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It's All Child's Play For Perez; Son Of Hall-Of-Famer Tony Perez Walks His Own Path In The Major Leagues
by DENNIS MAFFEZZOLI
February 29, 2004
Eduardo Perez grew up playing in parks, but not the kind of playgrounds with swings and sliding boards.
The son of a Major League Baseball player, Eduardo hung out at places like Al Lopez Field in Tampa and Plant City Stadium in Plant City, where his father, Tony, would be working.
While Tony was playing first base for the Cincinnati Reds, Eduardo would be taking all the bubble gum, playing catch in the outfield and occasionally serving as bat boy.
"I was just being a kid," Eduardo said. "The clubhouse staff was patient with the kids who were around."
Mainly a basketball player during his high school days in Puerto Rico, Eduardo didn't begin taking baseball seriously until he attended Florida State University. While his father was Eduardo's biggest influence growing up, the Seminoles' staff, led by Manager Mike Martin, helped mold Perez into a first-round draft pick.
"Everybody said I was raw when I got to college," Perez said.
When the Angels selected Eduardo with the 17th overall pick of the 1991 draft, he became the fifth son of Cincinnati's Big Red Machine to be taken in the first round, joining Brian McRae, Lee May Jr., Ken Griffey Jr. and Ed Sprague. Having a father in the business helped immensely when Eduardo signed his first professional contract.
"You know what it's like going in," Eduardo said. "You're not in awe of the situation. It's a comfortable atmosphere."
There are drawbacks, too, but that's not an area Eduardo wants to dwell on.
"If you do, you're in trouble," Perez said. "There's always disadvantages."
Comparing him to his father is the main one. Tony played 23 years with the Reds, Expos, Phillies and Red Sox. He batted .279 with 379 home runs, which earned him a shrine in Baseball's Hall of Fame in Cooperstown, N.Y. He currently works in the Florida Marlins front office as a baseball operations assistant.
"We're two different individuals," Eduardo said. "I share half of his genes. I also share half of my mom's genes. People always think you're going to be like your father. Then they realize you can only be yourself. If I'm half the person he is, I'm a great individual."
Eduardo played parts of three seasons with the Angels, before being traded to Cincinnati, where the comparisons were made more frequently.
"There's no pressure, only what you put on yourself," Eduardo said. "To me this is a kid's game and you enjoy it. You try to make it as fun as you can. Once you do that, there's no pressure."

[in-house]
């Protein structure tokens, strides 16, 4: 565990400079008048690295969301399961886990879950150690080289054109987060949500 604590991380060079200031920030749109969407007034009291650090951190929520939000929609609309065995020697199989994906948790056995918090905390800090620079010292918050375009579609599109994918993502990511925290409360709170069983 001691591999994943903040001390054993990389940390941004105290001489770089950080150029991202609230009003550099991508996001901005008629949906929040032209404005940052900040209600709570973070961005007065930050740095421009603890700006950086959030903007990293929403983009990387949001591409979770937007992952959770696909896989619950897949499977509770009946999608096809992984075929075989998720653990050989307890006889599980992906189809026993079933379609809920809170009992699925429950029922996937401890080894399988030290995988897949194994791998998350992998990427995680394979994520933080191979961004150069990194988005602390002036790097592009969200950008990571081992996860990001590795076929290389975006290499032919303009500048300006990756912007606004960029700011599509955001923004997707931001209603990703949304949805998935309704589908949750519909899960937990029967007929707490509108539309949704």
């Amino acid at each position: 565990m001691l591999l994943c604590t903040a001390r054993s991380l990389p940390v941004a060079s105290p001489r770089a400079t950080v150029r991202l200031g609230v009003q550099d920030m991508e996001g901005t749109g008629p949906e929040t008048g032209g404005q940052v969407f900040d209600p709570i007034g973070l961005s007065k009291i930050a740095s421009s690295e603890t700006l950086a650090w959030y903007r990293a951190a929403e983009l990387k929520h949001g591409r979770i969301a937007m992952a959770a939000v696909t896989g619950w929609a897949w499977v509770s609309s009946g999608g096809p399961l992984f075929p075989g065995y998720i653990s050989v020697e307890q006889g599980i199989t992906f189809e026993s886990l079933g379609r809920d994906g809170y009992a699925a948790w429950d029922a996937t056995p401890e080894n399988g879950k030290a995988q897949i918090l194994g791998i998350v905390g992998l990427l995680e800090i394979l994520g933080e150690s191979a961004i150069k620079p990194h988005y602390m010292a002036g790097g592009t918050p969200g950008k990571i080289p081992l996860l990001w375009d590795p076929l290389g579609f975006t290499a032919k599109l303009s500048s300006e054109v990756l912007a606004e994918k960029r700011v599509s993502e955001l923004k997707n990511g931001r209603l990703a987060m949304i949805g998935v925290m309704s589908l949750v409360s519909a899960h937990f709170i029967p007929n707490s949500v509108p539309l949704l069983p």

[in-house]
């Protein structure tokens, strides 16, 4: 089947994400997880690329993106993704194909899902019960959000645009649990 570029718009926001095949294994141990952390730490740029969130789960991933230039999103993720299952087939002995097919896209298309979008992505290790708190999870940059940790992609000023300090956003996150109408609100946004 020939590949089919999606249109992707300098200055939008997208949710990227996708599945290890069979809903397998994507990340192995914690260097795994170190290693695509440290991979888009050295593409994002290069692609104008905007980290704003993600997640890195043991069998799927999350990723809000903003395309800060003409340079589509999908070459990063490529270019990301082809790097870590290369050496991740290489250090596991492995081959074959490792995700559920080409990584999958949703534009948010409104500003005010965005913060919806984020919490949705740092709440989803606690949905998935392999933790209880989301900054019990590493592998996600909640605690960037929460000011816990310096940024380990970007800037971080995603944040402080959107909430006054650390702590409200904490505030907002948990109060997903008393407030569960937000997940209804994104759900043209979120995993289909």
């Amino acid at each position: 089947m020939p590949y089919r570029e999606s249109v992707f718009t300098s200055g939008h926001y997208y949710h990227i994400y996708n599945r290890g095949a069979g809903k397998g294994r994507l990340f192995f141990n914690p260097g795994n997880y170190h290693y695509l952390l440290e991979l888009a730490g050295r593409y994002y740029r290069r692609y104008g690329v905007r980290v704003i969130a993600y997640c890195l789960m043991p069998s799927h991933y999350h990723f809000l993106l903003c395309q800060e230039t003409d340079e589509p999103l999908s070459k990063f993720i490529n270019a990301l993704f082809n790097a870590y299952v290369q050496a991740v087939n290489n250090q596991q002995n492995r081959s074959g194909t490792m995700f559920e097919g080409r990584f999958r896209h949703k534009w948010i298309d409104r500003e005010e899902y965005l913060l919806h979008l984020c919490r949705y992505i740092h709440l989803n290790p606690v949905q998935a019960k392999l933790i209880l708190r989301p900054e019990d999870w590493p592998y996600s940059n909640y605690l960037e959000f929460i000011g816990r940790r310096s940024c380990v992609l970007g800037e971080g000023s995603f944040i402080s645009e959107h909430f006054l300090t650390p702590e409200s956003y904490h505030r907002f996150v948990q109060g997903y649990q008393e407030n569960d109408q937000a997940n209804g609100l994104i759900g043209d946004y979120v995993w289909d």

Following the 1998 season, after hitting .253 and .238 the previous two seasons with the Reds, he signed as a free agent with St. Louis.
It was the first of his two stints with the Cardinals. Mixed in was a season with the Hanshin Tigers of the Japanese Central League.
Following last season, when he hit .285 with 11 homers and 41 RBI in during 105 games with the Cardinals, Perez signed as a free agent with the Devil Rays.
Despite other offers, he accepted a two-year contract without being guaranteed a spot in the starting lineup. There was some intrigue on his part. Admitting he had a good time for playing for Manager Tony LaRussa in St. Louis, Eduardo always wondered what it would be like performing for Lou Piniella.
"I was curious," Eduardo said. "You want to go with people who have that great reputation. Lou only knows how to win. He doesn't settle for anything else."
There were other reasons, such as the upside of the Rays and the Tampa Bay area. But playing for Piniella, who Tony coached under in Cincinnati, ranks near the top.
"He can swing the bat," Piniella said of Eduardo, who will be used at first base, third, left field and designated hitter primarily against left-handed pitching. "He knows how to come off the bench swinging it. Plus, he gives some versatility. He gives us a good bat coming off the bench. And Eduardo will do a nice job with our younger kids."
Not being a regular entering spring training doesn't bother Eduardo.
"I signed here and I take responsibility on doing what I'm told to do," Eduardo said. "Right now, I'm just a soldier. I go out and do what I'm told to do. I'm not one to dwell on why don't I get playing time or anything like that. I have no problem with it. We're playing a game, and a game is supposed to be fun."
Just like playing in the playground.